Deliberate or inadvertent intraneural injection may be associated with a variety of neurologic complications. Intraneural injection has traditionally been subdivided into intrafascicular or extrafascicular injection. In the latter instance, the injected solution spreads between the fat cells without breaking or disturbing them, causing the nerve to swell, which can be seen during ultrasound-guided injection.
We have recently demonstrated that after deliberate intraneural injection in fresh cadavers, the possibility of intrafascicular spread is low.1,2 In this study, spread occured mainly in the extrafascicular adipose tissue and between the cells of the perineuriums of some fascicles. At low magnification, intrafascicular spread could be demonstrated as an ‘island’ inside the fascicle, but this spread on high magnification clearly proved to be between the perineurium cellular layers that formed the perineuriums of the fascicles and the cells that form the perineurial septae inside the fascicles. This gave rise to the concept of ‘pseudo-intrafascicular’ spread, which appeared intrafascicular at low magnification but in fact was not within the endoneurial tissue when the tissues were examined under high magnification light microscopy. 1,2 Our original assumption was that because of the pressure gradient between the intra- and extrafascicular spaces, the entire orifice of the needle had to be inside a fascicle to result in pure intrafascicular spread. When the distal needle orifice was partially outside the fascicle and partially inside the fascicle, the spread would preferentially follow the route of least resistance toward extrafascicular tissue, which contains low-resistence adipose tissue. A mathematical model allowed us to calculate the portion of a needle orifice inside fascicular tissue to evaluate the influence of the type of needle, the angular approaches used for nerve blocks, and the kind of nerve being blocked.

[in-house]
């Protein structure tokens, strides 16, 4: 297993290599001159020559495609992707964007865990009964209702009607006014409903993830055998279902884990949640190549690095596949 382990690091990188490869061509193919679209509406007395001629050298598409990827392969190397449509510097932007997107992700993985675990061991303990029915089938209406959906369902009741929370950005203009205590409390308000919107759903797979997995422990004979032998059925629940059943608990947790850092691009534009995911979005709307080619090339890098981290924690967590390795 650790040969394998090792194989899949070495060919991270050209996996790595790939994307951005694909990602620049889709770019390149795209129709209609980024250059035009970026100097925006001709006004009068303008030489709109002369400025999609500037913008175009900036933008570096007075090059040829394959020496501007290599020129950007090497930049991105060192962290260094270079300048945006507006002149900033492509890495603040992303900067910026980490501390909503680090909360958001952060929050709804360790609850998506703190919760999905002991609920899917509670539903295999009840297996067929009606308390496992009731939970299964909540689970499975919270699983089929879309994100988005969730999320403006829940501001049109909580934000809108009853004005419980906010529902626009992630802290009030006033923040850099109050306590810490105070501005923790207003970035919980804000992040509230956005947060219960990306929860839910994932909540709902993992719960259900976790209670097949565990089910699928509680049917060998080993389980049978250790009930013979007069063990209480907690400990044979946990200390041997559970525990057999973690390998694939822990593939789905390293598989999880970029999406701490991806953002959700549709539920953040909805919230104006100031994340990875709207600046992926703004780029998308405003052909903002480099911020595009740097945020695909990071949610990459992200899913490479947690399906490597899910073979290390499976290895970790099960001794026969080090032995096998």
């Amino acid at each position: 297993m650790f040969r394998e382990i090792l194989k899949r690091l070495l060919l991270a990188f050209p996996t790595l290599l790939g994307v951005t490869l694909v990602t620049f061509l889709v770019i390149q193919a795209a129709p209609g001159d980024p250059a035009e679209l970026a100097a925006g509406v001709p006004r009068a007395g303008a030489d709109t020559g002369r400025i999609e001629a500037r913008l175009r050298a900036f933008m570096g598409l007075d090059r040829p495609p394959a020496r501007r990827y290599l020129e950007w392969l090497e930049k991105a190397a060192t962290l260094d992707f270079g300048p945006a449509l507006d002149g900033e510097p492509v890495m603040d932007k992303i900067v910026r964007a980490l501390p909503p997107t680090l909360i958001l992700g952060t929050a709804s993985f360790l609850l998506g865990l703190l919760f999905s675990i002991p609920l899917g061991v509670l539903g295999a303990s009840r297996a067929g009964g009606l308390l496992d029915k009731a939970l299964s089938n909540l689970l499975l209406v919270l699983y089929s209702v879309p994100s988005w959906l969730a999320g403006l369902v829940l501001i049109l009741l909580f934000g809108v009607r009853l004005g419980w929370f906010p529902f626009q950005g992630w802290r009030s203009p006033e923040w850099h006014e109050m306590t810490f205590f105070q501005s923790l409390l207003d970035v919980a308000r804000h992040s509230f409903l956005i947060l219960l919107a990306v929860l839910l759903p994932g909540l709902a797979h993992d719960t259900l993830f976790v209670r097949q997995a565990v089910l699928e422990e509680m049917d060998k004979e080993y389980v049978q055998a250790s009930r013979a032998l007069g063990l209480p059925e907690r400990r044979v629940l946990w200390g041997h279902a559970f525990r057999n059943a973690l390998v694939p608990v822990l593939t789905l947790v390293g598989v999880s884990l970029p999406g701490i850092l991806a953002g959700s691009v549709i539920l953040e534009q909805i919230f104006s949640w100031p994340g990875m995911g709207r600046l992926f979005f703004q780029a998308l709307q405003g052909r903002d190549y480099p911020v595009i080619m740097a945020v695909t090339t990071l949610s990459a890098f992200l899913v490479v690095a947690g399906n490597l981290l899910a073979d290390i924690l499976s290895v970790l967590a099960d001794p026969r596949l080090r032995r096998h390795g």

We used cross-sectional images from subgluteal- and popliteal-level sciatic nerves approximately at their bifurcation, a median nerve at the wrist level, and nerve roots of the 5th, 6th, and 7th brachial plexus.3 On these sections, we superimposed images of the distal orifices of a 22-gauge, 15° ‘Stimuplex® D’ needle and a 22-gauge, 30° ‘Stimuplex® Ultra 360®’ needle at exactly the same magnification. These samples served only to evaluate the proposed method and were not intended to be clinically relevant.
Three virtual angular approaches of the needles to the nerves were studied: 1) perpendicular (90°) to the cross-section of the nerve (90CS), 2) at a 45° angle to the cross-section of the nerve (45CS), and 3) at a 45° angle to the longitudinal axis of the nerve (45LA).3
Pre-processing of needle and nerve images: Digital image processing techniques were used to measure the portion of the distal needle orifice section that was inside the fascicles.3,4 First, we performed a pre-processing of the nerve and needle images to reduce the complexity and the computation burden of the proposed method. The three-dimensional (3D) colored cross-section images (RGB images) were converted to two-dimensional (2D) images, assigning the white color (value equal to 1) to the fascicles and the background of the image, and the black color (value equal to 0) to the extrafascicular tissue. The same procedure was followed for the needle images; the white color was assigned to the distal needle orifice, with the background in black. This procedure was done manually using Adobe Photoshop. Although both nerve and needle images were captured with the same magnification.